As the late Gretchen Wyler once said, “Cruelty can’t stand the spotlight,” and it is essential for those who oppose killing possums and other animals to voice their opinions. There should be zero tolerance for such violence, strongly condemned by many and sadly, enthusiastically praised by many others.
More information about possum hunting and killing
Compassion and respect, following Dr Jane Goodall’s lead
1Numerous New Zealanders want to get rid of all predators by 2050, and teaching youngsters to wantonly kill animals would be a good way to help to attain this perverse goal that some call "purging pests." For a panel discussion of this project called Predator-Free 2050, please see a video titled "From crazy to collaboration." For an update on the killing of the possum joeys please see "'Teach the Children Wrong': Killing Possum Joeys By New Zealand Youngsters Generates Local and International Condemnation."
2Statement from Jasmijn de Boo, CEO of SAFE For Animals, about their view on possum killing and their education programmes
A clear majority of the New Zealand population seem to back the extermination "Predator Free 2050" programme, which vilifies possums, rats and stoats. The scientific evidence for the effectiveness of the 1080 poisoning and trapping programme is not very clear, while these methods are extremely inhumane. Most New Zealanders believe that killing these 'pests' is a 'necessary evil' to save the native birds. SAFE is against this cruel killing and questions the validity of the programme. SAFE is frequently asked ‘What is the alternative to killing possums, rats and stoats, to promote the conservation of indigenous birds?’ This is a difficult question, and answers may not yet be readily available. But SAFE believes the current approach is not working.
If we consider the bigger picture, the most important threat to our natural flora and fauna is not possums but animal agriculture, which is responsible for most deforestation in New Zealand and, therefore, the loss of biodiversity. Not to mention the impact of dairy on our waterways, the substantial amount of greenhouse gas emissions caused by livestock farming and dairy, and inefficient land use. We need a holistic discussion about conservation, not a tunnel-vision dead set on destroying sentient, introduced species, such as possums, rats and stoats.
Nearly everyone believes we should do all we can to preserve native and unique bird species. However, we really need to ask ourselves, ‘At what cost’? And this includes not only direct costs of dropping poison, trapping animals and killing unintended targets. It also includes the implicit knock-on effects on children and adults suggesting it is justified to regard these animals as villains and worthy of no consideration. Many people believe that ‘the best possum is a dead one’. It teaches the opposite of respect for and kindness towards other sentient beings, and breeds a sentiment of disrespect. It can lead to desensitisation and sometimes to other forms of violence towards non-human animals, and in some extreme cases even towards humans. New Zealand has many problems with domestic abuse, depression, suicide, mental health issues, etc. As I am not a human mental health expert, I would not wish to suggest there is an association, but in my opinion, the strong focus on hunting and farming animals for human purposes does not engender respect for living beings, and stamps out any empathy that children naturally have for other sentient and vulnerable beings.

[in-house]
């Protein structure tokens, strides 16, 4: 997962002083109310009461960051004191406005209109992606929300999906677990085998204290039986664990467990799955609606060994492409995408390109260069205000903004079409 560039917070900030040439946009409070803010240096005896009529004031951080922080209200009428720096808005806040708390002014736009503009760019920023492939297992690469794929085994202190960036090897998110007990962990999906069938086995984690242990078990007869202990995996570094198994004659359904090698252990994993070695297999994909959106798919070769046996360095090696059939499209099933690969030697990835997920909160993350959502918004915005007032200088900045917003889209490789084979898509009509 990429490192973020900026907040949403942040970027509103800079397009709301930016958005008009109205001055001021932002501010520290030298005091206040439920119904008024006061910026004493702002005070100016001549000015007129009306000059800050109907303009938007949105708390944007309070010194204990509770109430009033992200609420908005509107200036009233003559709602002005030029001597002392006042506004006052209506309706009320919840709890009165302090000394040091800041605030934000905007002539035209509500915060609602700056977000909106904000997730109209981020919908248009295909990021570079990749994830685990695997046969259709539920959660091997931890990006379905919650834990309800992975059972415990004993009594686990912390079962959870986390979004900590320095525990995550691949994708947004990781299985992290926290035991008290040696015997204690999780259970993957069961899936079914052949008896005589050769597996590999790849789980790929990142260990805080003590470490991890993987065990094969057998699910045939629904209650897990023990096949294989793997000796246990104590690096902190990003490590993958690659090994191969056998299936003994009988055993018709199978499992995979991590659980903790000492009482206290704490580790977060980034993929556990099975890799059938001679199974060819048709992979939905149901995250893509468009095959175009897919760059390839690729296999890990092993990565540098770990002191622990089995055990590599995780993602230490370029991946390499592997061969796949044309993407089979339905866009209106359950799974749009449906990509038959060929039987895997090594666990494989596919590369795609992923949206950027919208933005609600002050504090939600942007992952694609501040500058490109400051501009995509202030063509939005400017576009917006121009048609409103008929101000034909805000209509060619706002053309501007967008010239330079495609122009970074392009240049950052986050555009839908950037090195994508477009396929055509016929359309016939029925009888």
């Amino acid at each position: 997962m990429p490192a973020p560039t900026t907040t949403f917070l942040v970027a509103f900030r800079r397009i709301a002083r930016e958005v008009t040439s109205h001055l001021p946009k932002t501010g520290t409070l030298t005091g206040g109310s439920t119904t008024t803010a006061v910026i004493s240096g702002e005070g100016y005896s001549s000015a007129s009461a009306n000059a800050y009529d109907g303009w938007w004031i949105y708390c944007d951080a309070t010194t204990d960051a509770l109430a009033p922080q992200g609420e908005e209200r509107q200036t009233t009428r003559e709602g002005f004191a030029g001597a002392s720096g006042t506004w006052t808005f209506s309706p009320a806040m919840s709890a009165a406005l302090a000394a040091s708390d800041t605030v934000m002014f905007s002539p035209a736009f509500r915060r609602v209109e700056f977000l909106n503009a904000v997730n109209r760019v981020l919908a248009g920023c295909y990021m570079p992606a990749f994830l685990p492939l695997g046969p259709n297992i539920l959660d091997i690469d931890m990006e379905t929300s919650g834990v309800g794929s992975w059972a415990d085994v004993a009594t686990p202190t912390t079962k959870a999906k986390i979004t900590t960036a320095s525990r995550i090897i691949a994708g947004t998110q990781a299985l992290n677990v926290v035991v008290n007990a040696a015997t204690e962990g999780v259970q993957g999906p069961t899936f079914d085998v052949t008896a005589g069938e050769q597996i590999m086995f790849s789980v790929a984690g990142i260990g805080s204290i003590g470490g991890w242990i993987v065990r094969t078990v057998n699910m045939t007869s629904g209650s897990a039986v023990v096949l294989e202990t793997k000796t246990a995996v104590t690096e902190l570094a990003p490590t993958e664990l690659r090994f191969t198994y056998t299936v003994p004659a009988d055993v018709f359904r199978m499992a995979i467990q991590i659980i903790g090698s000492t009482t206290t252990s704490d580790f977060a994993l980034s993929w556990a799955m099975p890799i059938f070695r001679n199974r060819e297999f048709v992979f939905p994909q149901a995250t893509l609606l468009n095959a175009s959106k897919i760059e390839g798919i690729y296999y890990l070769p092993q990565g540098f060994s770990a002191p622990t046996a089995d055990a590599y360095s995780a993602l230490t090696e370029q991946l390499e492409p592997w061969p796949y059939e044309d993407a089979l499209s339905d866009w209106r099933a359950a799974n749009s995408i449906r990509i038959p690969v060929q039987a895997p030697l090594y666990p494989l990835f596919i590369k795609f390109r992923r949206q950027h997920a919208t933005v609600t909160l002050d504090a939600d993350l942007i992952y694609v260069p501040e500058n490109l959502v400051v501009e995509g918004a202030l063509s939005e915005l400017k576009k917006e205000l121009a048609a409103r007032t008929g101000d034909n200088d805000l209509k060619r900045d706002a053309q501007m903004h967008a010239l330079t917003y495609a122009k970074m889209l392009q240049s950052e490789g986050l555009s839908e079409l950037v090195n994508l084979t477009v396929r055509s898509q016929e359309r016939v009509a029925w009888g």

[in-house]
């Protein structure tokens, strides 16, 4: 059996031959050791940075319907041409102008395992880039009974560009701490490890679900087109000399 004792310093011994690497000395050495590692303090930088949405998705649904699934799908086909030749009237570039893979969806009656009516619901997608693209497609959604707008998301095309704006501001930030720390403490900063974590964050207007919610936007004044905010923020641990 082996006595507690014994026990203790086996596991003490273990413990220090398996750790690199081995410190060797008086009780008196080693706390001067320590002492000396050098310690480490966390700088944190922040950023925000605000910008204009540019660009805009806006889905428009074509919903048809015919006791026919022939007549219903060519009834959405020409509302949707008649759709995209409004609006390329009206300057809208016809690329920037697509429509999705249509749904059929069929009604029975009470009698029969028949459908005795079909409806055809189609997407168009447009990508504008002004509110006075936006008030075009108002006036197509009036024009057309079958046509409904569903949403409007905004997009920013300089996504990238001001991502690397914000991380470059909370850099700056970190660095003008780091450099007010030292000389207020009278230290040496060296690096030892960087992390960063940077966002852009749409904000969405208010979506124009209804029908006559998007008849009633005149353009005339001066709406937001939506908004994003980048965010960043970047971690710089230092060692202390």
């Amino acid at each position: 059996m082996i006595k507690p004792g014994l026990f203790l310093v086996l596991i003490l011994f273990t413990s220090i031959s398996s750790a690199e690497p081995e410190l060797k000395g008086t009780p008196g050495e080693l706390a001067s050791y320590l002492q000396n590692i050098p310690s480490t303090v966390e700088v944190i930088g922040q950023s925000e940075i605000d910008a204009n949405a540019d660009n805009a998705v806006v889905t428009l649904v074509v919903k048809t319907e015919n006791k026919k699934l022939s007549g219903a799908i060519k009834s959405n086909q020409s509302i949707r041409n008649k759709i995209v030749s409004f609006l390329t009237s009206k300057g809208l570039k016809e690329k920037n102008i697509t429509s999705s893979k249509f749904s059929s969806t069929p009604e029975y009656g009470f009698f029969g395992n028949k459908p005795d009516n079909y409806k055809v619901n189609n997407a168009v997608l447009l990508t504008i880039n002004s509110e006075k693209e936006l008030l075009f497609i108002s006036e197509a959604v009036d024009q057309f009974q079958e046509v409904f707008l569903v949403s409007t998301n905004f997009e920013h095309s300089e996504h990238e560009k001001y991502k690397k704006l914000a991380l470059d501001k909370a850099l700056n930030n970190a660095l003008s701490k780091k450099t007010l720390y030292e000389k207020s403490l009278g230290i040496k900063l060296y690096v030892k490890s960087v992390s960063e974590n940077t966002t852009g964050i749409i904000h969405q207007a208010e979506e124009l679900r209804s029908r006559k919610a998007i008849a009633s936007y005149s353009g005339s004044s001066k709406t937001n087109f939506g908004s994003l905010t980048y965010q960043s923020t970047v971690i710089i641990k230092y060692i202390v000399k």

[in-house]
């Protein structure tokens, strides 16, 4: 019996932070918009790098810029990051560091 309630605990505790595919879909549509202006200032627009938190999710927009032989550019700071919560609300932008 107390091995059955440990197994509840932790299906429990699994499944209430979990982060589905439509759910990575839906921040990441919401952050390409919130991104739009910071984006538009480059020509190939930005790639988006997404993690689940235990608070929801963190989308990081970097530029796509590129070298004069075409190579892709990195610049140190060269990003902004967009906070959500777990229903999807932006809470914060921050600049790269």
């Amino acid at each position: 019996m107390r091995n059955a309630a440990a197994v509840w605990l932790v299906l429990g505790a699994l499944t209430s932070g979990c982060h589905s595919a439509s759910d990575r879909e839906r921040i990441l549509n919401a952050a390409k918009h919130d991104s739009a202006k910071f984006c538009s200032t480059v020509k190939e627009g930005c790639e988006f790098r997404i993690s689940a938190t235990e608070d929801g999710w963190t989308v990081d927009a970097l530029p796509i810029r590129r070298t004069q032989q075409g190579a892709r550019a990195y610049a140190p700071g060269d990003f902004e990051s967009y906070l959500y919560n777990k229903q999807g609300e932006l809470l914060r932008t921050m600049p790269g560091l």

Fortunately, SAFE For Animals has been working on humane education programmes for secondary schools (Animals & Us) for over 10 years. Five in-depth textbooks, linked to the formal school curriculum, have been sent to all New Zealand secondary schools for free, and teacher feedback has been overwhelmingly positive. Topics include:
Battery hen farming in New Zealand – A critical evaluation
Animal rights, human values, social action
Animals on show: A critical analysis of the animal entertainment industry
Animals in science: Ethical arguments and alternatives to animal experiments
Animals in factory farms: Thinking critically about our treatment of animals
These lessons, supported by readings, videos and other reference materials, are designed to develop values of empathy and compassion. This positive education programme is now joined by a new SAFE initiative aimed at children aged 8-14, and a new, cool website is being developed to get them interested in animal issues, and encourage them to take action. SAFE’s youth programme started in 2014, which includes newsletters, and an Animal Activist Handbook that was developed in 2016. The new website, SAFE Animal Squad, will scale up the programme to reach thousands of young Kiwis to become compassionate and caring citizens. Watch this space! -- Jasmijn de Boo, CEO, SAFE For Animals
Marc Bekoff’s latest books are Jasper’s Story: Saving Moon Bears (with Jill Robinson); Ignoring Nature No More: The Case for Compassionate Conservation; Why Dogs Hump and Bees Get Depressed: The Fascinating Science of Animal Intelligence, Emotions, Friendship, and Conservation; Rewilding Our Hearts: Building Pathways of Compassion and Coexistence; The Jane Effect: Celebrating Jane Goodall (edited with Dale Peterson); and The Animals’ Agenda: Freedom, Compassion, and Coexistence in the Human Age (with Jessica Pierce). Canine Confidential: Why Dogs Do What They Do will be published in early 2018. Learn more at marcbekoff.com.